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Coulter, George


Age: 27, credited to Arlington, VT
Unit(s): 14th VT INF
Service: enl 8/28/62, m/i 10/21/62, CPL, Co. C, 14th VT INF, pr SGT 4/63, m/o 7/30/63

See Legend for expansion of abbreviations


Birth: 08/14/1835, Hebron, NY
Death: 10/25/1891

Burial: Maple Hill Cemetery, Shaftsbury, VT
Marker/Plot: Not recorded
Gravestone researcher/photographer: Heidi McColgan
Findagrave Memorial #: 13160594


Alias?: None noted
Pension?: Yes
Portrait?: Unknown
College?: Not Found
Veterans Home?: Not Found
(If there are state digraphs above, this soldier spent some time in a state or national soldiers' home in that state after the war)

Remarks: None


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Copyright notice



Maple Hill Cemetery, Shaftsbury, VT

Check the cemetery for location/directions and other veterans who may be buried there.



An East Arlington correspondent writes as follows to the Bennington Banner in regard to George Coultre (sic), whose death took place suddenly in this town, Oct. 25.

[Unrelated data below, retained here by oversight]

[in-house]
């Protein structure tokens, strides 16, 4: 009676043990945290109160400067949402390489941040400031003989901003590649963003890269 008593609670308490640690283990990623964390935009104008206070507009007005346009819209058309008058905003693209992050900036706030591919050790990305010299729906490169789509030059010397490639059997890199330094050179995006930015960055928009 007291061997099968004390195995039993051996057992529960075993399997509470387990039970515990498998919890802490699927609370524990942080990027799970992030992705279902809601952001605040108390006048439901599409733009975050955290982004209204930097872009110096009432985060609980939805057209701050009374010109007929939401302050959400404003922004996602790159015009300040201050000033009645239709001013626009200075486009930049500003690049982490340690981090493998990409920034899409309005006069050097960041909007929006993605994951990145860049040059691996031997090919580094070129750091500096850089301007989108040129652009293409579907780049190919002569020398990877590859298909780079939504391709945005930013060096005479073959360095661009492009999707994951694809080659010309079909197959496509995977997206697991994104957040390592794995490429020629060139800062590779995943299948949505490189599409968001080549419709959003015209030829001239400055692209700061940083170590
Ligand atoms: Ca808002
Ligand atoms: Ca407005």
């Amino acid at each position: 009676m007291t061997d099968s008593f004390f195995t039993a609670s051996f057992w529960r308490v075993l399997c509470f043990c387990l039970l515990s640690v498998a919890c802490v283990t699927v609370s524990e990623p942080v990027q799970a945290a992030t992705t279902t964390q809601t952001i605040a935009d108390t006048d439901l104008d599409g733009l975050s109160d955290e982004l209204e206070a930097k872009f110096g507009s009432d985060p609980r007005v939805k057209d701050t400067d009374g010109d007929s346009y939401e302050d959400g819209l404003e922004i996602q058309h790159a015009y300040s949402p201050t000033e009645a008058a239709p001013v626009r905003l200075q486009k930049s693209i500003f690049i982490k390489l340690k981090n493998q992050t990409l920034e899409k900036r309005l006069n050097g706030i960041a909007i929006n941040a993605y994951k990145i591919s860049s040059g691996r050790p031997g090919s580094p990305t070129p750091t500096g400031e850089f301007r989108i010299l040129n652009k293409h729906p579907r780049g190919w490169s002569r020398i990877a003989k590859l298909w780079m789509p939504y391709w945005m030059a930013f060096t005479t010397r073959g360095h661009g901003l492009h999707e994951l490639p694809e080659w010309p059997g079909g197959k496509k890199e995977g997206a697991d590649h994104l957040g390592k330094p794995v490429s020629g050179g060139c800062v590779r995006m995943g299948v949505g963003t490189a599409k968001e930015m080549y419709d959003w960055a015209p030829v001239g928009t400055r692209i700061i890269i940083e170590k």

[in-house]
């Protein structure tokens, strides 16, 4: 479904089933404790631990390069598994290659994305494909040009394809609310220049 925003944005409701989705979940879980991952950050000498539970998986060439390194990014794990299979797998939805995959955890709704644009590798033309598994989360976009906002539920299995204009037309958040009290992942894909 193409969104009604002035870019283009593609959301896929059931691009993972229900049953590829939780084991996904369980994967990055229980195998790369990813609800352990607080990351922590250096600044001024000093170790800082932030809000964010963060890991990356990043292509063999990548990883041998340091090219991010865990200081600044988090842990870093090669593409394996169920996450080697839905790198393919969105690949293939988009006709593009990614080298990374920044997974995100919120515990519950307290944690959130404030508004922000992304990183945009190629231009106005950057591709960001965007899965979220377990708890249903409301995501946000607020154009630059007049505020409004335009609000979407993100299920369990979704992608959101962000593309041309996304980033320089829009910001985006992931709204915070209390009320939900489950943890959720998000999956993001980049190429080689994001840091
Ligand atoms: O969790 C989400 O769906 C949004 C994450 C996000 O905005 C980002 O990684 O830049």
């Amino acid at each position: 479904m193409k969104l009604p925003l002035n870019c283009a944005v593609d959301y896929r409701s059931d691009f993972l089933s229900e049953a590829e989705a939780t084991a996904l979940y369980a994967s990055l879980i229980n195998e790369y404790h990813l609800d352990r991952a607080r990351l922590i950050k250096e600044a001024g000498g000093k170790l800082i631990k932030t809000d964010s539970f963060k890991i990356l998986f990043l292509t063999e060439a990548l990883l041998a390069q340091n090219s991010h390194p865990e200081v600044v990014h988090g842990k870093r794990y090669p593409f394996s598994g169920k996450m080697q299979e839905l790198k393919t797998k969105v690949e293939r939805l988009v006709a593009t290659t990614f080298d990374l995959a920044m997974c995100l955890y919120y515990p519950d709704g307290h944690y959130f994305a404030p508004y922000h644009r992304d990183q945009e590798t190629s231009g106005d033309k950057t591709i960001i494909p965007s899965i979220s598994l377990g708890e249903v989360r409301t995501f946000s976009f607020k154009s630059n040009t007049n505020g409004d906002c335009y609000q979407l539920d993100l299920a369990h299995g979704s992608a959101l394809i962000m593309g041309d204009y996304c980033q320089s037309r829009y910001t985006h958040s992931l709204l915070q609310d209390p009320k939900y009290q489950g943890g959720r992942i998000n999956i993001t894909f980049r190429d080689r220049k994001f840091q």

Mr. Coultre, on the formation of the 14th Vermont Volunteers he joined Co. C at Manchester was made Corporal, while on the field he was promoted to the 1st Color Sergeant, and carried the colors of the 14th through the Gettysburg fight. It is here perhaps where the true character of the man shone forth to better advantage than at any other place, or on any occasion. It seems that the 14th was being fired into by one of the Pennsylvania regiments. "Well" he says. "I guess I can stop that", and amid showers of ball he carried the Colors back through bushes and smoke, and, so, undoubtedly saved many lives. When returning to the port he left the tassels dangling from the top of the flagstaff, hanging in the leaves of a tree. He had hardly reached his proper station in line when the flagstaff shattered by a rebel ball, not over two inches over his head. The same colors and the shattered staff are now in the State House, at Montpelier.

At his time Mr. Coultre weighed 225 pounds, and was in his prime. Few Color Bearers in the service, we are informed, ever carried more determination than Sargeant Coultre. Soon after the battle, one day on parade, Gen. Meade rode down the line, and noticed that the top button of Color Sargeant Coultres pantaloons was not buttoned. The fact was "Uncle Sam" did not have a pair large enough for him. The General asked why he was not properly dressed. The reply was., "Well. this b. c. hard tack is just beginning to swell, and I canít get the things around me".

Source: Vermont Phoenix, Nov. 13, 1891
Courtesy of Deanna French

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